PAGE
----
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Restoration isn’t mere child’s play

A 70-year-old windmill playhouse now sits in Barb Giorgi’s yard after a monthlong restoration process. (Republican Eagle photo by Maureen McMullen)1 / 4
As a personal touch, Linda Tollison Buysse created mosaic stained-glass windows. She plans to grout them in the spring. 2 / 4
Before its restoration, a windmill playhouse had decaying panels and was filled with evidence of animals. (Photo special to the Republican Eagle) 3 / 4
Roy Engstrom, a local photographer, built the windmill playhouse for his four daughters in the early 1940s. (Photo special to the Republican Eagle) 4 / 4

Sheridan Tollison was 6 years old when he first saw the playhouse in his cousin’s neighborhood. Fashioned after a Dutch windmill, the tiny building’s unique design piqued the curiosity of nearby children.

“I went with my cousins a couple of times to knock on the door and ask, ‘could we play in the little house?’” Tollison said. “(The owner) said, ‘Yes, but only for 15 minutes.’ So, we got done in 15 minutes and she said, ‘OK, you can go now.’ It must have been an attractive nuisance with kids wanting to see it because it was unusual.”

More than 70 years later, Tollison joined his daughter, Linda Tollison Buysse, and her sister Barb Giorgi in the monthlong process of relocating and restoring the windmill.

Roy Engstrom, a local photographer, spent a winter in the 1940s building the windmill in his garage for his four daughters. The playhouse remained in their yard on East Seventh Street until the mid-1970s, when it found a new home in the garden of Joseph and Mary Kernan.

Giorgi and Buysse, who were both in sixth grade at the time, lived next door to the Kernans. They were fascinated by the windmill, but never had the chance to go inside.

When Giorgi relayed this memory to the Kernans’ son over the summer, he suggested the women take the playhouse.

“He was thrilled that we’d take it and restore it,” Giorgi said. “He didn’t know how to do any of the carpentry.”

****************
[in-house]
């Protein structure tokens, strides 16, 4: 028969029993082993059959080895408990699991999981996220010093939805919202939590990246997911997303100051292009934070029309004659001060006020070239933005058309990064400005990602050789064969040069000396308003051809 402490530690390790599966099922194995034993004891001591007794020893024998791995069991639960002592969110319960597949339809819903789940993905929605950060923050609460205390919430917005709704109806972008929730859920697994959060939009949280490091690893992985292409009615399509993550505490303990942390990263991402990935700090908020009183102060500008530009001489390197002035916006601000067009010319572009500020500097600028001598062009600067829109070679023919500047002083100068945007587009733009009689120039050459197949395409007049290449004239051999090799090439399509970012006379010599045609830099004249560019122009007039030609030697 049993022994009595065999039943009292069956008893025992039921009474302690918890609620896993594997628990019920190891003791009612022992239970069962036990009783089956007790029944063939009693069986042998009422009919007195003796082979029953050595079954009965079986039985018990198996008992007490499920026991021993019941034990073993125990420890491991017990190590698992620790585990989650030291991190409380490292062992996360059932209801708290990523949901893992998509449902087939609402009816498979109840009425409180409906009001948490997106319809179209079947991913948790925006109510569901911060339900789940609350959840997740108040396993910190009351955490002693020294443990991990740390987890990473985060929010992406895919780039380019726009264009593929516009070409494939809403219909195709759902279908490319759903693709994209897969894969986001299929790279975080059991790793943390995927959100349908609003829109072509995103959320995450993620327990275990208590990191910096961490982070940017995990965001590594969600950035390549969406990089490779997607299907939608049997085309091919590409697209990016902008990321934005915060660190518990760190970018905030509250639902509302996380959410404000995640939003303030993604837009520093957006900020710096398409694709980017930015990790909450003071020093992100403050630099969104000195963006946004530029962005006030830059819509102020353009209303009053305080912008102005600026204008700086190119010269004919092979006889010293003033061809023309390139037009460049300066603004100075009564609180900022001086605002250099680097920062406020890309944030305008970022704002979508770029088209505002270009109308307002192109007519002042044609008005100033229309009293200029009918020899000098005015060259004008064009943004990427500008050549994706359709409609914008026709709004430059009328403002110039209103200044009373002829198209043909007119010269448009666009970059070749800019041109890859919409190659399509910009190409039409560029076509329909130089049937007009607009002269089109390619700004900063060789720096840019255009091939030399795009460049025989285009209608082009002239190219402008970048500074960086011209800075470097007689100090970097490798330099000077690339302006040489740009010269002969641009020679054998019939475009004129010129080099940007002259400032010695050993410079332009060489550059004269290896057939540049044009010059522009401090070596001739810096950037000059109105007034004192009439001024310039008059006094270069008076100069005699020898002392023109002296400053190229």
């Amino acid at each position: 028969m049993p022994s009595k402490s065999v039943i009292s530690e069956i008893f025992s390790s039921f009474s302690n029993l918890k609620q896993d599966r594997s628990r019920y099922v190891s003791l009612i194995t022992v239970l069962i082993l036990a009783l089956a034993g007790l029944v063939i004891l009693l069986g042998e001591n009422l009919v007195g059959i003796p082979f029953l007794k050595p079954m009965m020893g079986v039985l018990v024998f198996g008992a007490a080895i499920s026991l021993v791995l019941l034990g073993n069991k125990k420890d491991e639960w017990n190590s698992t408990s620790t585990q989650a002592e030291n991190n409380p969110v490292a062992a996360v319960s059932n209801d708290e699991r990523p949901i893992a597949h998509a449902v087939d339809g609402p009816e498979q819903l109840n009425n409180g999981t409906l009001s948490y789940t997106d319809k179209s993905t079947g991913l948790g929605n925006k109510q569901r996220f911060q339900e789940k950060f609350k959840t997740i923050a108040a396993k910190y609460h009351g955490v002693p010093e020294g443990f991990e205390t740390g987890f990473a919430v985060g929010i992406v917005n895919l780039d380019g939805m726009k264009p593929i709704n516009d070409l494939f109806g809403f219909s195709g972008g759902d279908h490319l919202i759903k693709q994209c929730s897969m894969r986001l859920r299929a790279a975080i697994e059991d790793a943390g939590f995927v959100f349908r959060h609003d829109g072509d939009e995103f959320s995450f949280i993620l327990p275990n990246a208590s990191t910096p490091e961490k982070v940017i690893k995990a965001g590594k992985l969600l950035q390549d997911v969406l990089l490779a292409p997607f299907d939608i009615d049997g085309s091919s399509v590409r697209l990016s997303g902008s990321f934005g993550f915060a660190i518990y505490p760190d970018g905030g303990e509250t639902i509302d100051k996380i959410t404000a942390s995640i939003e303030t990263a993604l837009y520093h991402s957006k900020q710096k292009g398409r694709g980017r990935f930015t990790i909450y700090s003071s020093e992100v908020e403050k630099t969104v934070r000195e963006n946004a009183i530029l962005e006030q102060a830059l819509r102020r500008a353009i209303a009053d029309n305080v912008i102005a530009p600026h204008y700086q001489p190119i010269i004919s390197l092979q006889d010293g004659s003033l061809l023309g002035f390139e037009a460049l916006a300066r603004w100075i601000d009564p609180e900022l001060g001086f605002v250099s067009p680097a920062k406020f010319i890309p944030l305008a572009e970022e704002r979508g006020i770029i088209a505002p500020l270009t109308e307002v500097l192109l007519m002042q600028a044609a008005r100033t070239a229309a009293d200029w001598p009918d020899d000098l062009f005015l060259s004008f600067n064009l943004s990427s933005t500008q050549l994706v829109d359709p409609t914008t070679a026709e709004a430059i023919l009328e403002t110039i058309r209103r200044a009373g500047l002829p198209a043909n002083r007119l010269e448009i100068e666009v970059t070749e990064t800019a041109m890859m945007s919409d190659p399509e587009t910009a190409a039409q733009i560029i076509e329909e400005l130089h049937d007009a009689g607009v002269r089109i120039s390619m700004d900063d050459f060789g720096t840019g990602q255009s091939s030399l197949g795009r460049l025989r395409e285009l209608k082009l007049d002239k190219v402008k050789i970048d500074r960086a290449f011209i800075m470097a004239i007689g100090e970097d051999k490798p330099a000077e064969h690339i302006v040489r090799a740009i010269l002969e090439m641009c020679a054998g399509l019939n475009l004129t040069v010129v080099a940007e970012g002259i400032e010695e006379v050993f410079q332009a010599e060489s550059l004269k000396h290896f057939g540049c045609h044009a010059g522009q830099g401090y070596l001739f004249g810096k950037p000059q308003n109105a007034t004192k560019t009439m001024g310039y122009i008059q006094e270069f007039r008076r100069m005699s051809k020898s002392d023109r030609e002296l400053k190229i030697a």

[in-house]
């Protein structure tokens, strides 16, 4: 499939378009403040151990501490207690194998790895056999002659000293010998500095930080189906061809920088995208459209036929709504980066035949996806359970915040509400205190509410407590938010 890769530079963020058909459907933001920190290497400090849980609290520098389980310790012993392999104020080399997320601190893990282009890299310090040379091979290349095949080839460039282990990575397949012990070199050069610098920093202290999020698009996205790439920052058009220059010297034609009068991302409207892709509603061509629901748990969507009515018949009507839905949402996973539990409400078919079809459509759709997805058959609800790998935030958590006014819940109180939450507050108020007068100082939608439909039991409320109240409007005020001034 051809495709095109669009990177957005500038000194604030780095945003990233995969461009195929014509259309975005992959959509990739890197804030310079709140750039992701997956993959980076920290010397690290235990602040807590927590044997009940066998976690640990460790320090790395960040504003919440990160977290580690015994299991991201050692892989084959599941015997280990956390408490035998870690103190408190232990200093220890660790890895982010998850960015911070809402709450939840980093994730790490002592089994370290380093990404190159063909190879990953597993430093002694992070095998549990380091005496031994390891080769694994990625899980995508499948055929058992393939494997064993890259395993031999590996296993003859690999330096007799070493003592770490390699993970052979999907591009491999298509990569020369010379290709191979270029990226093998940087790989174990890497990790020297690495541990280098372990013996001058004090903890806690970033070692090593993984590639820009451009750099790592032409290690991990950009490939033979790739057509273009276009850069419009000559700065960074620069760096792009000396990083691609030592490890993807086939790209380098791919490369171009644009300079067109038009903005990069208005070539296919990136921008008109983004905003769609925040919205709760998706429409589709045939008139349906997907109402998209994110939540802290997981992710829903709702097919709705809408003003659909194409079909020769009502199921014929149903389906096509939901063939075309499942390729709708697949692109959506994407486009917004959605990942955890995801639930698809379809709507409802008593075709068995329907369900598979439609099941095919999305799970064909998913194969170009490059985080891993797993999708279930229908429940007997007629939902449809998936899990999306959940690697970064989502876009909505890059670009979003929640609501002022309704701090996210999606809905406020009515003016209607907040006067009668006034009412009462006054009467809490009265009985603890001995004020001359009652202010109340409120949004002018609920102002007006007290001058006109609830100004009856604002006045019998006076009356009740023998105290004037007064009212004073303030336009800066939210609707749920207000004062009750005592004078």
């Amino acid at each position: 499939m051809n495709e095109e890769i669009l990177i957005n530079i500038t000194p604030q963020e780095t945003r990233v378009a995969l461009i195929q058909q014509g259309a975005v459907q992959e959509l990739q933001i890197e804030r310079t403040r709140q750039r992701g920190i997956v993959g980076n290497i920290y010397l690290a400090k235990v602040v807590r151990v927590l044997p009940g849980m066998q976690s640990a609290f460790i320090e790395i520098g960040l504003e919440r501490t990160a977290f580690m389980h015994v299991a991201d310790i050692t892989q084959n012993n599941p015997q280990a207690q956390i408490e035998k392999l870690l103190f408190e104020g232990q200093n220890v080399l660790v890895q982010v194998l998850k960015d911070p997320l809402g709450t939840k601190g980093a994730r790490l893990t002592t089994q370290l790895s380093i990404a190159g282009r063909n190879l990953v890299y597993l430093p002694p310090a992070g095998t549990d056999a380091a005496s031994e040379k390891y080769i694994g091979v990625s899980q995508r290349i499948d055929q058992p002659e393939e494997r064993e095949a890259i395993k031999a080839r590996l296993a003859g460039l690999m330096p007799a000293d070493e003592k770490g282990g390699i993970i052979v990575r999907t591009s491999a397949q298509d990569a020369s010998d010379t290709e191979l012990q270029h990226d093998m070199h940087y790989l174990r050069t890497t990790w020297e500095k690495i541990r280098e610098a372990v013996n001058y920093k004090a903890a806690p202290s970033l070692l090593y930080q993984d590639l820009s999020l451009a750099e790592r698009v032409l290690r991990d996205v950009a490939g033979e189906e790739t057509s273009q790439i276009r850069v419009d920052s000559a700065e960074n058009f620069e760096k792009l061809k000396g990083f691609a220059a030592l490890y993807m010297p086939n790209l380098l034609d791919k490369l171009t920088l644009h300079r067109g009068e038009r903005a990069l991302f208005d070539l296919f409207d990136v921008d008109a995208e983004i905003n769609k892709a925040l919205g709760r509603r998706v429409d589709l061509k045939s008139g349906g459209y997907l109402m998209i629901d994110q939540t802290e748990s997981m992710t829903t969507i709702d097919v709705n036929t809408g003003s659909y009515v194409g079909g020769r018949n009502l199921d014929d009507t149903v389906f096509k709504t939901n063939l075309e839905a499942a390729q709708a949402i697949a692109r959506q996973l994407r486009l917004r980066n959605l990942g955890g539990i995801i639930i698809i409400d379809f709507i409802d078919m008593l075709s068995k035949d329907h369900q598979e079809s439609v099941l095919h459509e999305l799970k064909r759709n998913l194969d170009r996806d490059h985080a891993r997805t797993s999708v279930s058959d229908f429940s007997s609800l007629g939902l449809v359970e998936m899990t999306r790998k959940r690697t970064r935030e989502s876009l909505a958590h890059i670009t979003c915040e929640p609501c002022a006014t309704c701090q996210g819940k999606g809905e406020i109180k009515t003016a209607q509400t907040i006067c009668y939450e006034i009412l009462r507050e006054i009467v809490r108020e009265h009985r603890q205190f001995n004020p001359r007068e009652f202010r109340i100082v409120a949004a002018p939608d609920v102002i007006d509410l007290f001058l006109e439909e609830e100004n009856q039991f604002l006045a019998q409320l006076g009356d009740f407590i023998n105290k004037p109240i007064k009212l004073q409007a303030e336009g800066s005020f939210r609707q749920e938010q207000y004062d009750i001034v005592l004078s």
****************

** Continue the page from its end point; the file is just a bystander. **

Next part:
The condition of the windmill, however, didn’t quite match Buysse and Giorgi’s memories. Since its relocation decades ago, the elements had taken their toll on the playhouse.

“It was just falling apart,” said Buysse. “It had a big vine growing through it. It was in bad shape. I think in one more winter it would’ve been gone.”

Buysse said the most difficult step in the process was moving the windmill to the yard behind Giorgi’s home, which is perched on top of a bluff. Buysse’s husband, Dave, carefully lowered the windmill down a steep slope with his truck using a trailer and system of safety ropes.

With the windmill in place, Buysse got to work replacing the rotted panels and scooping out hundreds of walnuts squirrels had stashed in the walls over the years. The unusually warm October weather and her recent retirement from teaching kindergarten allowed Buysse to get to work immediately.

“The weather was just beautiful, so she’d come every day to work on it,” Giorgi said.

From the blue color of the interior to the scenery painted on the walls, Buysse paid careful attention to restore the interior details as they had been 70 years ago.

She struggled to find the right hue of blue paint until finding a glove that perfectly matched the color of the original interior. Sherwin Williams was able to scan the color into its computer system and customize the paint.

To recreate the scenery that had been painted on the walls, Buysse printed and cut out photos of the original images, which she then decoupaged to the walls. Among the newer personal touches are mosaic stained-glass windows, which Buysse crafted out of glass shards.

The space is a snug fit for adults, but Buysse said her granddaughter, Sophie, a frequent visitor to Giorgi’s house, has enjoyed playing in the windmill.

“That’s kind of where we got the inspiration to get it done, for Sophie and the little grandkids to play in when they come up,” Buysse said. “It is more fun when you have a purpose for it, otherwise who’s going to use it?”

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